Wednesday 16 July 2014

Movie Review: Prelude To A Kiss (1992)

A romantic drama with fantastical elements, Prelude To A Kiss cleverly delves into intriguing topics but ultimately falls short of its mystical targets.

In Chicago, publishing house manager Peter Hoskins (Alec Baldwin) meets and falls in love with free-spirited bartender Rita Boyle (Meg Ryan). Peter experienced a rough childhood but maintains a positive outlook on life. By contrast Rita had a loving upbringing but is an abject pessimist despite a bubbly personality. Although she finds happiness with Peter, Rita never wants to have children because the world is an ugly place. Peter meets Rita's parents Dr. and Mrs. Boyle (Ned Beatty and Patty Duke), and soon thereafter Peter and Rita get married.

At the wedding ceremony, an uninvited old man called Julius (Sydney Walker) asks Rita for a kiss. She obliges, and he kisses her deeply. As the newlyweds start their honeymoon in Jamaica, Peter notices his bride is suddenly behaving very strangely. Indeed, she appears to be a completely different person than the woman he fell in love with. Upon returning to Chicago, the marriage is already in trouble, and Peter connects with Julius to try and understand what has happened to his Rita.

Craig Lucas adapted his own play to the screen, and the film version succeeds in liberating the story out of stage confines. Directed by Norman RenĂ©, Prelude To A Kiss is a refreshingly different romance, introducing two likeable leads and using their genuine love to ask some big questions. Peter is challenged to face up to what it means to be in a devoted lifelong marriage, and his commitment to the vows stated so easily during the ceremony is tested early.  The bond between physical presence and the essence of the human soul becomes a central question for Peter to grapple with and resolve.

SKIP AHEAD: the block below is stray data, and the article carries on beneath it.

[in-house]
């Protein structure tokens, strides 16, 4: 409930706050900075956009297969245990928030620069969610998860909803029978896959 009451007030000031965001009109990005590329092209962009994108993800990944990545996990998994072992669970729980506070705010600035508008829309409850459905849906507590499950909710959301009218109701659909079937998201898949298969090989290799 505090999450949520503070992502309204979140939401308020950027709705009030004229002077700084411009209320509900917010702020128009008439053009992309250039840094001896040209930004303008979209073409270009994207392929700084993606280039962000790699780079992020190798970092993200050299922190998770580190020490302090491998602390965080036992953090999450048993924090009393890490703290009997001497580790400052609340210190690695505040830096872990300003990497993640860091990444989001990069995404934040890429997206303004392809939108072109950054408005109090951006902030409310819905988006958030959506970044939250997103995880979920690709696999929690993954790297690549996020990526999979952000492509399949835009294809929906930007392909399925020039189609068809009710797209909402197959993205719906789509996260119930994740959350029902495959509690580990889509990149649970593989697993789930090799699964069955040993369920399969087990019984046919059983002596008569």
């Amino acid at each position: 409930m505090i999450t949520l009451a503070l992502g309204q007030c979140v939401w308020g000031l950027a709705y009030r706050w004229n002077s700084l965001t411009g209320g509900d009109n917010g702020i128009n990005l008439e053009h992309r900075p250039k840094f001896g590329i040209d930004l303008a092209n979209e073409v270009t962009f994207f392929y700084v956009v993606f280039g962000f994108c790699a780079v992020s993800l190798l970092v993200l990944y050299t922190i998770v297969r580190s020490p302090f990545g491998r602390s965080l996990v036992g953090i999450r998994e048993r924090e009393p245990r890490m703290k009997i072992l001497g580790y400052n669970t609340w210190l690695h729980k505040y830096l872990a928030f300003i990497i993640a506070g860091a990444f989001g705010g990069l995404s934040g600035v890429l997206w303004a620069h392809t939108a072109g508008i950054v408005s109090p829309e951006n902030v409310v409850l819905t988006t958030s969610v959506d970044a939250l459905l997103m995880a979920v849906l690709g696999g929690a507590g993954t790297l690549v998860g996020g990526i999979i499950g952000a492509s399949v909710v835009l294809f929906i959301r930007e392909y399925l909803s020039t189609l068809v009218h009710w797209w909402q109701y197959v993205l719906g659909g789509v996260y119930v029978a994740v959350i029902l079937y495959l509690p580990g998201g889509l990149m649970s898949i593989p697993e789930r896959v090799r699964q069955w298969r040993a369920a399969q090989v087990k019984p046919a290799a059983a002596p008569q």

These are not easy themes to delve into, and Prelude To A Kiss inevitably gets in too deep, despite the best of intentions. The film surrenders to fantasy elements that are an essential if metaphorical gateway to core ideas, and in doing so detaches itself too far from reality to achieve any emotional resonance. The film becomes an interesting vehicle to spark conversation, but without itself leaving any form of lasting impression.

The performances from Baldwin and Ryan are appealing, and they generate an amiable chemistry. Baldwin is sincere and manages to hold the centre of the film together as realism takes a back seat to an alternative and supernatural world. Ryan is her typical slightly over-bubbly self, the dream girlfriend with a potentially tiresome habit of over emoting. Despite her excessive bright-eyed expressions, the film does suffer when Ryan is absent for a prolonged segment in the second half.

Stage actor Sydney Walker delivers a moving performance as the old man seeking an unconventional new lease on life, and his scenes with Baldwin critically find the right tone, preventing the film from descending into tripe. Stanley Tucci and Kathy Bates appear in smallish roles.

Prelude To A Kiss thoughtfully explores the magic of romance, without necessarily creating magically romantic moments.

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